Ethnocentrism

The revolutionary climate of the 1960s within U.S. society challenged the existing boundaries of civil rights to include racial/ethnic minorities. Concurrently, an emergence of leading racial/ethnic minority scholars in counseling and psychology set the stage for the extensive examination of the influence of individuals’ cultural backgrounds (i.e., values, attitudes, shared history, customs, race, habits, social rules of behavior, social status, perceptions of locus of control and responsibility) on psychological development and treatment process and outcomes in counseling relationships.

Culture was perceived as the lens through which individuals viewed and interpreted the world, and a growing number of professionals explained differential patterns in diagnoses, treatment, and counseling outcomes by highlighting practitioners’ inattentiveness to differences between clients’ cultural backgrounds and the primarily Eurocentric norms promoted by many practitioners. In addition, the predominance of White Americans within the profession seemed to perpetuate the legacy of racist attitudes, which assumed superiority based on differences in phenotype and culture. The term that describes this characteristic of seeing one’s own community norms and group identity as the models against which all others should be judged as aberrant, strange, and inferior is ethnocentrism. Although, much of the literature highlights attention to White majority group members’ ethnocentrism, it is important that readers note that all individuals who have strong cultural group identity or who have little awareness of a group identity have the capacity to assume an ethnocentric stance in day-to-day activities.

Positive versus Negative Effects

The ethnocentric perspective can have both affirming and detrimental implications for self-concept and interactions with others. Social identity theory purports that as individuals understand themselves, the following personality qualities are enhanced: personal identity, affiliation with others within group, confidence, understanding of self, psychological well-being, and self-esteem. However, the sole or primary culture-specific focus can negatively affect individuals’ ability to accept the relativism of their and others’ cultural identity.

However, in spite of this mix of both positive and negative characteristics associated with a strong positive group identity (one aspect of being ethnocentric), many individuals assume that such is automatically equated with only negative implications. Empirical evidence supports the notion that one can simultaneously have a strong positive group identity and accept the legitimacy of the culturally different. Nevertheless, the most effective strategy to balance the effective expression of respect for both self and other, when the two value systems collide, remains somewhat unclear.

Because empirical evidence supports the notion that individuals can simultaneously have a strong positive group identity and respect those of other groups, it is imperative that practitioners are sufficiently multiculturally competent to effectively bridge any differences existing between themselves and all clients. However, in spite of the mandate for multicultural counseling training in all accredited programs, this competence varies significantly among practitioners.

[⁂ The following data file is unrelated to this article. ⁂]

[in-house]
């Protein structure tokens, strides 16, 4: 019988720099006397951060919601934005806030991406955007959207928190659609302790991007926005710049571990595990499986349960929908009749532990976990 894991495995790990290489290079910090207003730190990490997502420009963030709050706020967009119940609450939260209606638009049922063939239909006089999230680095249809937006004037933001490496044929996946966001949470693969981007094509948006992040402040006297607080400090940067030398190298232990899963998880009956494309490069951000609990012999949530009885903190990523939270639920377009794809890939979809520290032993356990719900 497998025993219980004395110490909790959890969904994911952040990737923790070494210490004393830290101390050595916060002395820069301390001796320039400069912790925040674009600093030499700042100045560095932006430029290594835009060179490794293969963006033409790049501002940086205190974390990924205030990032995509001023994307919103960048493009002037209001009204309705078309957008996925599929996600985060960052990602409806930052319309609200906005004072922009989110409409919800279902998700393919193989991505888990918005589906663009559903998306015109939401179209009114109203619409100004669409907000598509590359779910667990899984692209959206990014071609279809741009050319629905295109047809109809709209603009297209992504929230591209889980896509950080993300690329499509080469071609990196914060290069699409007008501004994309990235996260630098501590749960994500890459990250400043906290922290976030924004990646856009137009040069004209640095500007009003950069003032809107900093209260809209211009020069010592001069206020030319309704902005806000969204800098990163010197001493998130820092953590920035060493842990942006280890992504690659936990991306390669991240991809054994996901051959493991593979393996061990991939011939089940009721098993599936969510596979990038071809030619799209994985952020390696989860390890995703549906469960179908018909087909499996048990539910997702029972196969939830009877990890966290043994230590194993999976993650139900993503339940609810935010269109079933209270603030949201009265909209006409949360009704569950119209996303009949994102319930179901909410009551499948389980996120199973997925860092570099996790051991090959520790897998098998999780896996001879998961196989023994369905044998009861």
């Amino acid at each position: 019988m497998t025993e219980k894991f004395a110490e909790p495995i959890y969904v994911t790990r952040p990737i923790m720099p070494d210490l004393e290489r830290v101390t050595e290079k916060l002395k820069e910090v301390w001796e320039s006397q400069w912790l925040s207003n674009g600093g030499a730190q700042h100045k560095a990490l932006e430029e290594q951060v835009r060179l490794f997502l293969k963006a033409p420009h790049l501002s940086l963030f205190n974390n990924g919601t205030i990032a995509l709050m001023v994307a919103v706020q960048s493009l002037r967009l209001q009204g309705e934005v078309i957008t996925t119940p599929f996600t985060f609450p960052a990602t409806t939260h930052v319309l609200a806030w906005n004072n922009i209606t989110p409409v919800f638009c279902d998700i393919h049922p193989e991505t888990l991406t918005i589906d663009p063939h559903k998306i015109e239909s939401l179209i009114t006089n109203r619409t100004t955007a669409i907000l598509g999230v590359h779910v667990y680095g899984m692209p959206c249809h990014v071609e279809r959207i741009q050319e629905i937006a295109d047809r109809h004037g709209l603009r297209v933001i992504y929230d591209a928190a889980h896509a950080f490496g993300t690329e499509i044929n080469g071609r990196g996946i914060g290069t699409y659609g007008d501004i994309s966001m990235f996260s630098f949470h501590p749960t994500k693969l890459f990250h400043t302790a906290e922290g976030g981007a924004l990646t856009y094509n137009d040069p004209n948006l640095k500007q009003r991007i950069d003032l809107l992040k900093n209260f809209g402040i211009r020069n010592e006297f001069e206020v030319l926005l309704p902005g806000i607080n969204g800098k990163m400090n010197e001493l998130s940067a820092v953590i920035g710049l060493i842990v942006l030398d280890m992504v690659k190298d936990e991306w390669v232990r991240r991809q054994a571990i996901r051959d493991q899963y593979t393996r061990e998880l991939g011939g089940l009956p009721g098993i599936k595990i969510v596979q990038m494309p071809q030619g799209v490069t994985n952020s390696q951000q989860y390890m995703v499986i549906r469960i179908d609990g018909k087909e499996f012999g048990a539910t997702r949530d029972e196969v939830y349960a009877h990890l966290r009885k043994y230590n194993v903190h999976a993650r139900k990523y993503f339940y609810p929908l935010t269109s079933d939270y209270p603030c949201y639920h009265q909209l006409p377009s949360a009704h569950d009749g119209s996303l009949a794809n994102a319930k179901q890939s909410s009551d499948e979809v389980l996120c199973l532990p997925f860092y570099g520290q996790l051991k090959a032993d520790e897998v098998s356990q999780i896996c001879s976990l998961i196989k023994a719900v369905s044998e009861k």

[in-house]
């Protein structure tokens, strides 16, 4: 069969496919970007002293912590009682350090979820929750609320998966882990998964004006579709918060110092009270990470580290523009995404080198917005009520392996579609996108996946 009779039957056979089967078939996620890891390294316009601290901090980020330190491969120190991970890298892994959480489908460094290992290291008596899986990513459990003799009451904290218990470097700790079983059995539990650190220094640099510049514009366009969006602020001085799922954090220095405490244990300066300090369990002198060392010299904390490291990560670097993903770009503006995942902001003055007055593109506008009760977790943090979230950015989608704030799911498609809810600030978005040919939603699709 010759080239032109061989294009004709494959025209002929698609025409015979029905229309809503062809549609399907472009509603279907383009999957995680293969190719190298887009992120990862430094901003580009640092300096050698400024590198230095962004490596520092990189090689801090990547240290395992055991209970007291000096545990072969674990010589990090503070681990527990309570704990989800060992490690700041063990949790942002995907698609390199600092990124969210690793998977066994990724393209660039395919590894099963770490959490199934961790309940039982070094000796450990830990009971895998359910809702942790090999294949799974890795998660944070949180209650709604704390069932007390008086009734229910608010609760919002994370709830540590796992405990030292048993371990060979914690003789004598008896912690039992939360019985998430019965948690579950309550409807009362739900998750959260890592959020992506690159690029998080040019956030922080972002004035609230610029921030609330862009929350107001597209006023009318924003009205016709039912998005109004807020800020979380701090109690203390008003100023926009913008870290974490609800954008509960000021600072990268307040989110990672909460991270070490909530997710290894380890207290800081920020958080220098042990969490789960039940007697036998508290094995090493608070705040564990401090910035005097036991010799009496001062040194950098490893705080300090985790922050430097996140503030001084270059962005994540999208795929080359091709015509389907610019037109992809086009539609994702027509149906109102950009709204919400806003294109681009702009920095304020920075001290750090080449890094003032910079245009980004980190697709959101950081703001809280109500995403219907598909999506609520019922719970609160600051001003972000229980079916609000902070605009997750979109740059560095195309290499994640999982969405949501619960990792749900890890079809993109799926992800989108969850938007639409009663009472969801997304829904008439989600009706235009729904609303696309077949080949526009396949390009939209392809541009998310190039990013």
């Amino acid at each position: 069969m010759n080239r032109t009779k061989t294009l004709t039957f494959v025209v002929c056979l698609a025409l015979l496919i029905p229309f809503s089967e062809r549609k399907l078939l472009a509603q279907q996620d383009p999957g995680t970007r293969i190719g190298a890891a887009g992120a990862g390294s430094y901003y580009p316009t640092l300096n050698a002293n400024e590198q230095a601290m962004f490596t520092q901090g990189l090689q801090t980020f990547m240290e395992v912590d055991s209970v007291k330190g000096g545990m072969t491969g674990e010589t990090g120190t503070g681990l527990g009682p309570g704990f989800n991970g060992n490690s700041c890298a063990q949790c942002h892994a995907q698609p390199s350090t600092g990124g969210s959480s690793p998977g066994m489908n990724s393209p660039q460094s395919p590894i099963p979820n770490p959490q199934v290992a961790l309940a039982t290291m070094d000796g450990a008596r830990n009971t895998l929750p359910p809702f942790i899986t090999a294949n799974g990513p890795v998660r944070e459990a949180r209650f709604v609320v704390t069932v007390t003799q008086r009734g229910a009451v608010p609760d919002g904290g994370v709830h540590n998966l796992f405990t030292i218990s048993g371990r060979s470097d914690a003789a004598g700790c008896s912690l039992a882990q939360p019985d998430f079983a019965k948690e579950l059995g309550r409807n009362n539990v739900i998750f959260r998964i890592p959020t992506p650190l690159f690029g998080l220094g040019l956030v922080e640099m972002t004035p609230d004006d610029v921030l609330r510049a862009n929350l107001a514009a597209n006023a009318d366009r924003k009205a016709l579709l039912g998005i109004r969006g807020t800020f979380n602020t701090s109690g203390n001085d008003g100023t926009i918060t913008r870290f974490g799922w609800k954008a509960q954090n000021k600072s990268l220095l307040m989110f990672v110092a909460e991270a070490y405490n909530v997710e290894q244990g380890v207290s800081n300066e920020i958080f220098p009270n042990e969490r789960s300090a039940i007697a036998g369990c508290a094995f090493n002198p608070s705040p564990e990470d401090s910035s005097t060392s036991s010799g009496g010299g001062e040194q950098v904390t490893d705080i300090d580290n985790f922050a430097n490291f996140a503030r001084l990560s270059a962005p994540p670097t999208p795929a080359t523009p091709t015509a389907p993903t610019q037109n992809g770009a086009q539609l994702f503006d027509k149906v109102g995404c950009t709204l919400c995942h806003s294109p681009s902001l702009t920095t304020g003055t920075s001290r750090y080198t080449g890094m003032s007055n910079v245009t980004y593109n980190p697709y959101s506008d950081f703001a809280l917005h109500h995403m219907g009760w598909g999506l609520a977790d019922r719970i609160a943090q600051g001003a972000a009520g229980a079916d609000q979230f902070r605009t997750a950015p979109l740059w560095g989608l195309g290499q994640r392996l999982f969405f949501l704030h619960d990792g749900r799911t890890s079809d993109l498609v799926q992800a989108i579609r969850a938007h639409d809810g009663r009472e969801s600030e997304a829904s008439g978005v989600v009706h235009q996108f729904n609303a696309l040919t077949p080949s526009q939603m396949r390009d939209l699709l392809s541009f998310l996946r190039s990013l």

Counselors’ Ethnocentrism in Counseling

Practitioners’ ethnocentric responses to clients are spontaneous and, too often, sources of unconscious, psychological harm to clients who persist in the relationship. Clients with strong positive self-concepts will prematurely terminate the counseling relationship. The following are examples of common errors made in counseling relationships, when ethnocentrism is not monitored: use of negative judgment words to describe the clients’ experience, behavior, or primary support network; pathologizing differences and using assessments without considering population-demographic characteristics on which the measures are normed; engaging clients based solely on perceptions of phenotype or stated group identity; responses that indicate unawareness of one’s own identity; unwillingness to examine transference or countertransference (i.e., consistently defining clients’ responses in counseling as resistant to intervention); expressed insensitivity or lack of respect for clients’ perception of experience associated with their unique group membership; premature problem-solving and advice-giving based on what the counselor believes the client ought to be or do; generating alternatives without considering the negative implications for ingroup and outgroup membership or preparing the client for potential shifts related to proposed changes; distancing oneself from the client by expressing no understanding of the client’s experience; not specifically addressing stark differences between self and client that might influence the client’s perception of the relationship and of the counselor as a person (i.e., sex, race, ethnicity, age); disaffiliating from one’s group or client’s perceptions of one’s group when client expresses concern about counselor’s group membership (i.e., I’m not racist; I’m not sexist; I’m not like all of the others like me, I’m different); not inviting the client to share perceptions whenever there is any indication of counselor’s insensitivity. As a result, the client’s culture is not respected, and the counselor’s culture is not used in a manner that enhances the therapeutic working alliance. The increased probability of inaccurate assessment results, unstable rapport, insufficient collection of important information, inappropriate diagnoses, and negative outcomes are results from such interactions. Sensitivity is warranted particularly with clients who are ethnocentric in their own identity.